Are you considering brewing lager beer at home? Is your lager yeast behaving strangely, and do you want to know why?
Well! Home brewing, for the first time, often comes with many questions.
But you don’t need to worry!
This blog covers all that you need to know about lager yeast.
So, let’s get started!
What is Lager Yeast and Its Benefits?
Have you ever heard of Saccharomyces pastorianus?
Certainly not because it’s the scientific name of lager yeast.
The yeast is a hybrid of two yeast species, i.e., S. cerevisiae and S. bayanus.
Since the latter specie is highly tolerant to cold pressure, lager yeast got its cold-bearing characteristics from it.
Lager yeast is a bottom-fermenting yeast that produces lager-style beers.
It carries out fermentation between 7-15 C.
Moreover, the yeast ferments more sugar than the ale yeast, producing fewer fusel alcohols and esters.
It has low to medium levels of flocculation, meaning that the yeast remains suspended in the liquid.
Hence it reduces the levels of diacetyl and sulfur.
Benefits of Lager Yeast
The most significant benefit of lager yeast is that it gives you a nice, crisp, clean lager.
But other than brewing, it also holds several other benefits:
As it requires a low temperature to ferment, hence prevents the growth of wild yeast and bacteria during brewing.
Both the lager yeast and the beer have a longer shelf life.
Some examples of lager-style beers include:
- American Malt Liquors
Does Lager Yeast Take Longer to Start?
As the lager yeast requires a cold temperature, it takes more time to start.
You might be thinking about how the temperature affects the activity of the yeast.
Well, be ready for a biological answer!
When the temperature is low, the metabolism is also slow.
It means the yeast takes time to break down the sugars in the wort.
This time between the adding of the yeast to the wort and the start of actual fermentation is known as the “lag time.”
And it depends on various factors, for instance, the temperature of the wort, the age of the yeast, etc.
How Long Does a Lager Yeast Take to Start Fermenting?
The lag time of the lager yeast depends on multiple factors, as mentioned above.
Generally, it’s more than the ale yeast.
The ale yeast takes just a few hours to work on the sugars. In contrast, the lager yeast requires a few days to 2-3 weeks.
The longer lag time of the yeast is also due to larger cell size and more complex metabolic needs.
What Temperature Should You Pitch Lager Yeast at to Ensure a Timely Start?
Do you know what does pitching mean? If not, let’s first learn about it.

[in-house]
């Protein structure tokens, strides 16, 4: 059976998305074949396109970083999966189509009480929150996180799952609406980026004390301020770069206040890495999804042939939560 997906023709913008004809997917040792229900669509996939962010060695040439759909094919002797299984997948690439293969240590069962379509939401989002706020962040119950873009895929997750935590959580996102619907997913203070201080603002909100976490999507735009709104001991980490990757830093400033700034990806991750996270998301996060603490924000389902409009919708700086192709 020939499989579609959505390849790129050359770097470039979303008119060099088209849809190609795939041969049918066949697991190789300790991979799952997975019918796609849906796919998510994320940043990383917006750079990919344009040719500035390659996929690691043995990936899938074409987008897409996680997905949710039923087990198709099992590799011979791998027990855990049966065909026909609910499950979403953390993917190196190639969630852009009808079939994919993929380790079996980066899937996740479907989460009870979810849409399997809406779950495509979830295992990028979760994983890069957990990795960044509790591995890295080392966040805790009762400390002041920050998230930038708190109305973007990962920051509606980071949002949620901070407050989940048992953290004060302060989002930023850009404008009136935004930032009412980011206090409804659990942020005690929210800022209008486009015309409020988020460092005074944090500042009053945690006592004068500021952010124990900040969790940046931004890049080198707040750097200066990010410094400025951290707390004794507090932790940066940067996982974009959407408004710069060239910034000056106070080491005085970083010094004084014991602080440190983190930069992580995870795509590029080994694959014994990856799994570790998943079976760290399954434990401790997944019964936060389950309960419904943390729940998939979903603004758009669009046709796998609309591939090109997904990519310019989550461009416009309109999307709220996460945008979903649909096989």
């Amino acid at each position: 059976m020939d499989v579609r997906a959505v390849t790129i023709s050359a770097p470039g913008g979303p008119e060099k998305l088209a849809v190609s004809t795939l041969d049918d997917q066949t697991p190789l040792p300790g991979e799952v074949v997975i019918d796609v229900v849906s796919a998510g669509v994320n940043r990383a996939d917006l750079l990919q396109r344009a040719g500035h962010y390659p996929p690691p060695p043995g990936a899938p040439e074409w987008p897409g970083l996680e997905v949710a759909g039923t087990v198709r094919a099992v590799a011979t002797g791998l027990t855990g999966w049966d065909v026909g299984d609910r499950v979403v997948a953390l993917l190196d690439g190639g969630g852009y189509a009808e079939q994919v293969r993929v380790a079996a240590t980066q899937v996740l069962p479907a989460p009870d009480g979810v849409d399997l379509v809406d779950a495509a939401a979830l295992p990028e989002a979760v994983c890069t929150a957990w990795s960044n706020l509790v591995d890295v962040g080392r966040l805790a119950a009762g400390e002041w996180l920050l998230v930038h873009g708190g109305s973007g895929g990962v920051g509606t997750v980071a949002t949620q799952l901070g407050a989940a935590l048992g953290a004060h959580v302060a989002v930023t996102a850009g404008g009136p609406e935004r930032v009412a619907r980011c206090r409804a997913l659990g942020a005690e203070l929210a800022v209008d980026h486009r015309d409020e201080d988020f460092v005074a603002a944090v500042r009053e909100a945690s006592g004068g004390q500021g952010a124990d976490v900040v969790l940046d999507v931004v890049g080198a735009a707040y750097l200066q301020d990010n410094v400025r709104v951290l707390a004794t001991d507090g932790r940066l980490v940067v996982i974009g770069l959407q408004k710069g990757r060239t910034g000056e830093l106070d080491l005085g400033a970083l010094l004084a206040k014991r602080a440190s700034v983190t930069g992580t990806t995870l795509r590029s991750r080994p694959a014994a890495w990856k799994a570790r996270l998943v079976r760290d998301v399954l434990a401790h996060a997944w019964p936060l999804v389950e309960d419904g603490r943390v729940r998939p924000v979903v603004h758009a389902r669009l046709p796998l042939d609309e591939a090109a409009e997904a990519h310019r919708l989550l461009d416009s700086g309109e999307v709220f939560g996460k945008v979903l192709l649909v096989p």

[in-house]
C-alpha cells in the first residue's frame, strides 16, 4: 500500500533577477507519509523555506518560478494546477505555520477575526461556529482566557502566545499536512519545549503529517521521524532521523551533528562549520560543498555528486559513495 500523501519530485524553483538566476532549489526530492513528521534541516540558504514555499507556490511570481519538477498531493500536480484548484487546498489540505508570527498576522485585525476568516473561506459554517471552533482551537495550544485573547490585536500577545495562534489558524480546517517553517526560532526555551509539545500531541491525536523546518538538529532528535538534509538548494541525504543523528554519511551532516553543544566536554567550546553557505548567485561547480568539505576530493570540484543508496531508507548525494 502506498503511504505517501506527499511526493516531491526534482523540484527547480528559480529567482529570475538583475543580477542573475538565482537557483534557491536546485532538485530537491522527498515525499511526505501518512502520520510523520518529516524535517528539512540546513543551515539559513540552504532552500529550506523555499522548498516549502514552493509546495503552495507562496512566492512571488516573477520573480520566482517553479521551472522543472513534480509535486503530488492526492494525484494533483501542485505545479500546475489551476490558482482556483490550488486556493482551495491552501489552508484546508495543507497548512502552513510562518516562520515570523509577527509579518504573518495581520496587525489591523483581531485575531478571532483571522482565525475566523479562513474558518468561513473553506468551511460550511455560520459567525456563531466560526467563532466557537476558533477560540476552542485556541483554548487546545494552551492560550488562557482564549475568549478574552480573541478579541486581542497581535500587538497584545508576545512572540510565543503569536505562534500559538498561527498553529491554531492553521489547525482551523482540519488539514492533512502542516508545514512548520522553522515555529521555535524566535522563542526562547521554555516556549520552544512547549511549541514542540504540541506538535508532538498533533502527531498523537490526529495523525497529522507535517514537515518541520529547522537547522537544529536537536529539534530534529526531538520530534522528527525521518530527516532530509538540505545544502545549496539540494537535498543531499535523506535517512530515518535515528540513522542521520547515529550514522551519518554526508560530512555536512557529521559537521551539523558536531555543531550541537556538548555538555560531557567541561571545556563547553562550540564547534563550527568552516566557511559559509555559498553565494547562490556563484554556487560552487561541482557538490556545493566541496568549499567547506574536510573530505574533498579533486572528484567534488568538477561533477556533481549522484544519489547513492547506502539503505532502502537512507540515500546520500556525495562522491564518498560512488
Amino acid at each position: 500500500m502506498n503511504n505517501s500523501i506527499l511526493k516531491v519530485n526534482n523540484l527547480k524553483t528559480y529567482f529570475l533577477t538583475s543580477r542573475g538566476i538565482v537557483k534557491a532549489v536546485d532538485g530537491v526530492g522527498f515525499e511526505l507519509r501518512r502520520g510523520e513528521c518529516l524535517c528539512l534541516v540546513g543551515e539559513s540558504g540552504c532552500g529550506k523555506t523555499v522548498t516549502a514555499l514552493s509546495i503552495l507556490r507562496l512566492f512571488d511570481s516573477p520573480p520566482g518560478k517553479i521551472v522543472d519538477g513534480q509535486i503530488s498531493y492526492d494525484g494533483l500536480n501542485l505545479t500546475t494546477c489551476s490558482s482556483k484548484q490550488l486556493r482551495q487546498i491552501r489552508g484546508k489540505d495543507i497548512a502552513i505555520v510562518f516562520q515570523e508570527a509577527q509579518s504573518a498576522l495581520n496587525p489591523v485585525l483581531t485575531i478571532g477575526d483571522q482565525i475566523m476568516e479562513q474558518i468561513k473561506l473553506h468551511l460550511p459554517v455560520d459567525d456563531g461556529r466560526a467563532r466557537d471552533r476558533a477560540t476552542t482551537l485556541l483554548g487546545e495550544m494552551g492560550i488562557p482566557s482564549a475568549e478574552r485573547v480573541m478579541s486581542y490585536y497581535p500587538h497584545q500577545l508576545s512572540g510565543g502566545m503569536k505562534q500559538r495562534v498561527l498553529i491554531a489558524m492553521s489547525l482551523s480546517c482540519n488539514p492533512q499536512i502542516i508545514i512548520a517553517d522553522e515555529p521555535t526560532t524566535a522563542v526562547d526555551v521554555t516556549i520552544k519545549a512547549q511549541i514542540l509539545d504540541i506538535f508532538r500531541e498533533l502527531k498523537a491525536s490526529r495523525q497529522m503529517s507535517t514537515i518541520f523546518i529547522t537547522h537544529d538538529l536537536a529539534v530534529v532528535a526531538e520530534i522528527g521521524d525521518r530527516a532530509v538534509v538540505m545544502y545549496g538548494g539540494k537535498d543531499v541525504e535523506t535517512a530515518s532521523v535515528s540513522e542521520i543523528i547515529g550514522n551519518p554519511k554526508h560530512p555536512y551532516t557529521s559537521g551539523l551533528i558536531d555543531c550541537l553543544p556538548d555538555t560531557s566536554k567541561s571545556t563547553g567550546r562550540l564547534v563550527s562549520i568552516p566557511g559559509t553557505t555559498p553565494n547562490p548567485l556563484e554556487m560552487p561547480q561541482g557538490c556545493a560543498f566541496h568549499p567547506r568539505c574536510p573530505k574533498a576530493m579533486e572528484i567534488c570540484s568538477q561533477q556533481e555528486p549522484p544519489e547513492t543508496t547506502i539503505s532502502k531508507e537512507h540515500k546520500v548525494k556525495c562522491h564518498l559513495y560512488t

Well! Pitching is the first step of the fermentation process.
It involves the addition of yeast into the wort for brewing.
Typically, the ideal pitching temperature for the yeast is 7-15 C.
The yeast will become dormant and stop fermenting if the temperature is below these values.
On the other hand, too high temperature also makes the yeast inactive and produces off-flavors.
Therefore, considering the temperature is extremely important.
What Factors Can Affect the Lag Time of Lager Yeast?
While lager yeast has a longer lag time, several factors impact it.
Let’s highlight them!
The Temperature of the Wort
The lager yeasts require time to get activated.
There’s no second opinion to this.
But providing it the right temperature for timely activation is a must.
Ideally, the temperature of the wort needs to be 7-15°C.
Yeast Health is also Important.
The health of the yeast also plays a crucial role in the fermentation process.
Unhealthy yeast cells cannot start fermenting or may give off-flavors to the beer.
Therefore, use fresh yeast and store it properly after opening the pack.
Pitching Rate of the Lager Yeast
Using the right amount of yeast ensures a healthy fermentation.
If it’s too little, the fermentation takes longer; too much of it also spoils the flavor.
To carry out metabolism and other life processes, yeast cells need oxygen.
If the wort doesn’t have enough oxygen, the yeast cells won’t be able to grow correctly.
Hence, delaying fermentation.
Not only the right temperature and the pitching amount are essential for the breakdown of sugars in the wort.
Other conditions, such as suitable pH and nutrients, also matter.
If not provided in adequate amounts, delayed fermentation occurs.
In short, optimizing these factors helps ensure a timely start to fermentation and you get a high-quality lager beer on time.
Tips for Reducing the Lag Time of Lager Yeast
If you want to reduce the lag time of the yeast, follow these tips:
Always use fresh lager yeast.
Use yeast starter culture to start fermentation earlier.
Try to maintain a stable fermenting environment.
Is a Longer Lag Time for Lager Yeast Indicative of a Problem with The Brewing Process?
Indeed, the answer is yes. If the yeast you use to produce beer takes longer than usual, there’s some problem.
Either your yeast is expired, you have not pitched enough, or the environment is not according to the yeast’s requirement.
Check these factors if the yeast is taking longer to start fermentation.
Can The Type of Malt Used in the Brewing Process Affect the Lag Time of Lager Yeast?
The amount of fermentable sugar varies in different types of malt.
And it can affect the yeast’s ability to begin fermenting.
For instance, malt like caramel has a higher percentage of unfermentable sugar.
So, it has a more prolonged lag phase.
On the other hand, pilsner malt has a more significant percentage of fermentable sugar, hence a lesser lag time.
So, yes, the type of malt used in the brewing process impacts the lag time of lager yeast.
Does lager yeast take longer to start? Well!
Compared to ale yeast, the lager yeast takes a long time to start.
The reason is slowed metabolism at lower temperatures.
However, the beer obtained is highly refreshing, clean, and crisp.